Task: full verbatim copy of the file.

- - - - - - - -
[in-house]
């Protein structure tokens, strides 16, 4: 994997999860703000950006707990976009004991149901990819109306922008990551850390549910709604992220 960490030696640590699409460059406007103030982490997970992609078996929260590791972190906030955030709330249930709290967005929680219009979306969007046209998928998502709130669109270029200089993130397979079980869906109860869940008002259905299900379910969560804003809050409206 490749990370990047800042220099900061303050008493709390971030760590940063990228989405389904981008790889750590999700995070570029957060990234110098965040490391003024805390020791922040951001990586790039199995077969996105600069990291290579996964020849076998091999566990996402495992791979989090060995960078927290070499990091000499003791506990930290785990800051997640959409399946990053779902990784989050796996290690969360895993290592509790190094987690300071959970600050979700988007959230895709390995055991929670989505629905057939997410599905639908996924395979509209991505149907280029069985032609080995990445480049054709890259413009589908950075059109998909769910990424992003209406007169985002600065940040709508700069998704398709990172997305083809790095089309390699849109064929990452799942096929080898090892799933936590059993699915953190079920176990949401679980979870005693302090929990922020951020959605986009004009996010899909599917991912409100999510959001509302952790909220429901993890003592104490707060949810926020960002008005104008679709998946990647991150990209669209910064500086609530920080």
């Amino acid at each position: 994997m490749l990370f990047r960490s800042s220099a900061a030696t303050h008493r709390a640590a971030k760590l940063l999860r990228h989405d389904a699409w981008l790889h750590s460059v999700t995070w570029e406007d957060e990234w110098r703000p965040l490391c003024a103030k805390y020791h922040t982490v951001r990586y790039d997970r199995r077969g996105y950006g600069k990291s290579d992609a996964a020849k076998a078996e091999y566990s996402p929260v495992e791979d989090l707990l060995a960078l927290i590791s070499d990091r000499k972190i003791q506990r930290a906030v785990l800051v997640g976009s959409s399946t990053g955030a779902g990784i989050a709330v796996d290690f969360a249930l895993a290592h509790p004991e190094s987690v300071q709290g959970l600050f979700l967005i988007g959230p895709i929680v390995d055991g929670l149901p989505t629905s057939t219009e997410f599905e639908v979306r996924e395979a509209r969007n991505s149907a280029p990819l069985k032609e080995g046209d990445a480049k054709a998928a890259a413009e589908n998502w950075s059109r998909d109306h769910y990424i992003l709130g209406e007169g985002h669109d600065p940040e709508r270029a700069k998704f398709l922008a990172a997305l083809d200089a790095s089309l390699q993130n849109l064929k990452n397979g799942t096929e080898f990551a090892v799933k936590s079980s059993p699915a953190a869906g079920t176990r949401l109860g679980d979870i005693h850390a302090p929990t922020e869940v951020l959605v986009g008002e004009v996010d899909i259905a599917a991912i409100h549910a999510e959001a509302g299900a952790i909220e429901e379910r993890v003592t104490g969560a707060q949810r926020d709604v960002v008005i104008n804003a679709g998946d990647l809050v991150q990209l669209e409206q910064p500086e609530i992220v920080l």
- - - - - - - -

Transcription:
[in-house]
């Protein structure tokens, strides 16, 4: 994997999860703000950006707990976009004991149901990819109306922008990551850390549910709604992220 960490030696640590699409460059406007103030982490997970992609078996929260590791972190906030955030709330249930709290967005929680219009979306969007046209998928998502709130669109270029200089993130397979079980869906109860869940008002259905299900379910969560804003809050409206 490749990370990047800042220099900061303050008493709390971030760590940063990228989405389904981008790889750590999700995070570029957060990234110098965040490391003024805390020791922040951001990586790039199995077969996105600069990291290579996964020849076998091999566990996402495992791979989090060995960078927290070499990091000499003791506990930290785990800051997640959409399946990053779902990784989050796996290690969360895993290592509790190094987690300071959970600050979700988007959230895709390995055991929670989505629905057939997410599905639908996924395979509209991505149907280029069985032609080995990445480049054709890259413009589908950075059109998909769910990424992003209406007169985002600065940040709508700069998704398709990172997305083809790095089309390699849109064929990452799942096929080898090892799933936590059993699915953190079920176990949401679980979870005693302090929990922020951020959605986009004009996010899909599917991912409100999510959001509302952790909220429901993890003592104490707060949810926020960002008005104008679709998946990647991150990209669209910064500086609530920080």
């Amino acid at each position: 994997m490749l990370f990047r960490s800042s220099a900061a030696t303050h008493r709390a640590a971030k760590l940063l999860r990228h989405d389904a699409w981008l790889h750590s460059v999700t995070w570029e406007d957060e990234w110098r703000p965040l490391c003024a103030k805390y020791h922040t982490v951001r990586y790039d997970r199995r077969g996105y950006g600069k990291s290579d992609a996964a020849k076998a078996e091999y566990s996402p929260v495992e791979d989090l707990l060995a960078l927290i590791s070499d990091r000499k972190i003791q506990r930290a906030v785990l800051v997640g976009s959409s399946t990053g955030a779902g990784i989050a709330v796996d290690f969360a249930l895993a290592h509790p004991e190094s987690v300071q709290g959970l600050f979700l967005i988007g959230p895709i929680v390995d055991g929670l149901p989505t629905s057939t219009e997410f599905e639908v979306r996924e395979a509209r969007n991505s149907a280029p990819l069985k032609e080995g046209d990445a480049k054709a998928a890259a413009e589908n998502w950075s059109r998909d109306h769910y990424i992003l709130g209406e007169g985002h669109d600065p940040e709508r270029a700069k998704f398709l922008a990172a997305l083809d200089a790095s089309l390699q993130n849109l064929k990452n397979g799942t096929e080898f990551a090892v799933k936590s079980s059993p699915a953190a869906g079920t176990r949401l109860g679980d979870i005693h850390a302090p929990t922020e869940v951020l959605v986009g008002e004009v996010d899909i259905a599917a991912i409100h549910a999510e959001a509302g299900a952790i909220e429901e379910r993890v003592t104490g969560a707060q949810r926020d709604v960002v008005i104008n804003a679709g998946d990647l809050v991150q990209l669209e409206q910064p500086e609530i992220v920080l």